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The end of December is challenging for a lot of people, as cases of depression rise drastically. And it's just as bad in January, when you're hit by New Year's Resolutions... Let me explain.
First off, yeah, people do get depressed more easily during Christmas and New Year. I was surprised too when I read an article about it, but experienced it myself just a few days later, so I can definitely testify that it's a real thing. Why? Well in my case it was caused by two elements. Christmas was the first to hit, with a huge family meeting and tons of people asking me what I'm doing with my life now, and the following unconcealed expressions that clearly said "ouch, really? I pity you". It wasn't that fun. And then there was New Year's Eve.
The problem is not really New Year's Eve or how we celebrate it, but the tradition of New Year's Resolutions. #NewYearNewMe, right? Obviously I don't mean to kill your whole vibe and if you believe your resolutions will work, or know it for a fact, don't take this the wrong way. I am NOT saying that New Year's Resolutions are bad or don't work. I'm only saying that they are not a necessity and that they can be dangerous for some of us.
In fact, the real problem is not even resolutions themselves, but the social pressure that comes with them. It seems that we are all supposed to try and get our lives together in January, that we have to start working, or stop smoking, or procrastinate less instantly starting from January 1st. This can be seen on social media, Instagram, Twitter, Facebook but also on the ol' TV and even chats with your family! The main consequence of this is a form of pressure that might make you actually start doing something you wanted to do, or should have started doing long ago, like working out, for example... But that's not all. It also has an more perverse underlying effect: it makes you start the year with a well-being level below zero and the idea that your 2018 was not good enough. You need improvement. You need an update.
And you know what? Maybe you do. Maybe I do. Maybe everybody does. But changing yourself is a lot more work than just taking a decision at the beginning of the year. It takes time. It's an everyday mission, which by definition, makes the idea of starting at ONE single given moment completely irrelevant. You gotta start at some point, right. But it doesn't HAVE to be at the time peer pressure wants you to. It HAS to be when YOU feel ready to do it.
Because as I said, winter is challenging enough for you not to add a new responsibility to it. It is physically exhausting, we get sick more easily, our bodies change, we gain a little weight... And this is all purely natural. It's NORMAL. So why should we start to undertake a life-changing quest EXACTLY at the hardest time possible? Like, seriously. Why?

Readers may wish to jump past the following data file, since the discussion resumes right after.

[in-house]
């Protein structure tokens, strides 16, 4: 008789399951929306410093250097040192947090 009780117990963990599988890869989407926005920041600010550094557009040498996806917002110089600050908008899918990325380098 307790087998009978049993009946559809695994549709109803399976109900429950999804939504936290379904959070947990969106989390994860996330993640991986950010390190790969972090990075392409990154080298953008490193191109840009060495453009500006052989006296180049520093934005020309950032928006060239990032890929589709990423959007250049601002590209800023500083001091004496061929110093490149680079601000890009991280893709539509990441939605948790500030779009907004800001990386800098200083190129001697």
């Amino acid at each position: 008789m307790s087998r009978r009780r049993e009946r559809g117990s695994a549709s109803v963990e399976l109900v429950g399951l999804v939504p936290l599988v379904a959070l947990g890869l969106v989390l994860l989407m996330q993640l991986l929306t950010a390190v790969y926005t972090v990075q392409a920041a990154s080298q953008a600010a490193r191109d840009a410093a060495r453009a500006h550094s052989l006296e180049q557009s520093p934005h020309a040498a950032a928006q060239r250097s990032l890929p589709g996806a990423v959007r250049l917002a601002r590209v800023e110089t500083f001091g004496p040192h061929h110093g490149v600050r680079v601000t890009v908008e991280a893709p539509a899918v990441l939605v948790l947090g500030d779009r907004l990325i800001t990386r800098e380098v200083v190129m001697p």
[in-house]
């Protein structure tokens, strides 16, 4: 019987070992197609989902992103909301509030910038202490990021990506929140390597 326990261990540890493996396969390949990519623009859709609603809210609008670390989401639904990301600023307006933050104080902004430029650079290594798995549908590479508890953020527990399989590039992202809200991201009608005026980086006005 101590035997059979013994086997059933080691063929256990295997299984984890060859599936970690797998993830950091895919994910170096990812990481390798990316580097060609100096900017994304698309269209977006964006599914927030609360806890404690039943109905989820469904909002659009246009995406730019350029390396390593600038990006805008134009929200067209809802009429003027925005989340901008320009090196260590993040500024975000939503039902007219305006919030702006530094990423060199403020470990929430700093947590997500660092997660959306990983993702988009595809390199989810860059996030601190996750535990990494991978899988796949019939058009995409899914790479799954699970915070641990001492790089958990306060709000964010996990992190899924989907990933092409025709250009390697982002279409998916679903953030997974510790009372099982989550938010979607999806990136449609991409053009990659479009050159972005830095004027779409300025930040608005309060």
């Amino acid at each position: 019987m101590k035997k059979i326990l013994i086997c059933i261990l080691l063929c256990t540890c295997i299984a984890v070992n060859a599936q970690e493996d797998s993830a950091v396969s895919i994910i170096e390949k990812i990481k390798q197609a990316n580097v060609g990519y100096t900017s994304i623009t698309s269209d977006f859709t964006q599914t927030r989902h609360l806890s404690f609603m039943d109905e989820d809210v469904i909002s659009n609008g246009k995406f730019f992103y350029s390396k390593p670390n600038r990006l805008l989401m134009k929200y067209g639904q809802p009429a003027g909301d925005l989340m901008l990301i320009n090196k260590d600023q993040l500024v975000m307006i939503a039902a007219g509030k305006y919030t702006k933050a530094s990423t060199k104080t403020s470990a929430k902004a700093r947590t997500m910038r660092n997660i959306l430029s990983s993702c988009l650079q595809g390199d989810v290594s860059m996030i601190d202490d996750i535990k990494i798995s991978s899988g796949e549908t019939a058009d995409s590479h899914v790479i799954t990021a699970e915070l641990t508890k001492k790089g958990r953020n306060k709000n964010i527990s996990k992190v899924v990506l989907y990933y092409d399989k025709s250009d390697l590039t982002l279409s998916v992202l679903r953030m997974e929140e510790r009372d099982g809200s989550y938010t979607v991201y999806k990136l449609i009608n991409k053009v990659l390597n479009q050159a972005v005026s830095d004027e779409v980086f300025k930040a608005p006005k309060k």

If you believe that this HAS to be done on January 1st, you clearly don't understand how this all works. You have a chance to change your life completely every time you wake up, every day. 365 times a year. Every hour, every minute. So sorry for repeating it but WHY THE FORK do you want to do it exactly at this moment? It just doesn't make sense. Even if you don't feel like Winter is that hard for you, it doesn't mean you have to do it exactly on January 1st. I mean you CAN, but you don't HAVE to do it at this time.
This is why I don't like New Year's Resolutions. They are a form of institutionalized forced personal growth process and I truly hate that concept as it sounds like a huge oxymoron to me. How can you get into "personal growth" forced by someone else? It is not personal if it comes from someone else, and how can you grow under pressure? If someone walked towards you angrily and went "BE HAPPY! NOW!" What would you do? A fake smile and then walk away as fast as possible. That's what you'd do. And that's what New Year's Resolutions are for most of us.
We start working out, stop smoking for a while, drink more water, sleep more... And then we get back to our old selves because it wasn't the right moment for us to do it. The year passes and we get to the next 31st of december, and try again. We keep the same list of stuff we want to improve, fail, and try again. This is what I call Re-solutions: solutions to our little problems that we do and re-do and re-re-do...
Eventually, we might get disappointed and not even try anymore, completely killing any chance to increase our well-being and self-confidence. This is the exact opposite of what self-improvement and personal development should be.disappointed
Again, don't get me wrong, resolutions are great. And personal development too. That's kinda what this podcast is about, right? But anything that makes people feel forced to do something is inherently bad for their well-being, which is why I find this tradition quite dubious, ironic and inefficient.
There are better times to start, and as you can probably guess it by now, I'm not going to tell you when it is. It's entierly up to you to decide when you are ready and when the conditions are right. I will however say that Spring, according to my personal experience and logic, seems like a more gentle season that should enable you to succeed a bit more easily. At least you won't have to fight against the cold. the right mom it's up to you to decide when it is . Just don't forget that any second is a new chance for you to do it. Don't wait too much cause you don't want to waste them either but... Still, don't worry. Hopefully you have a few hundreds of millions of them in stock.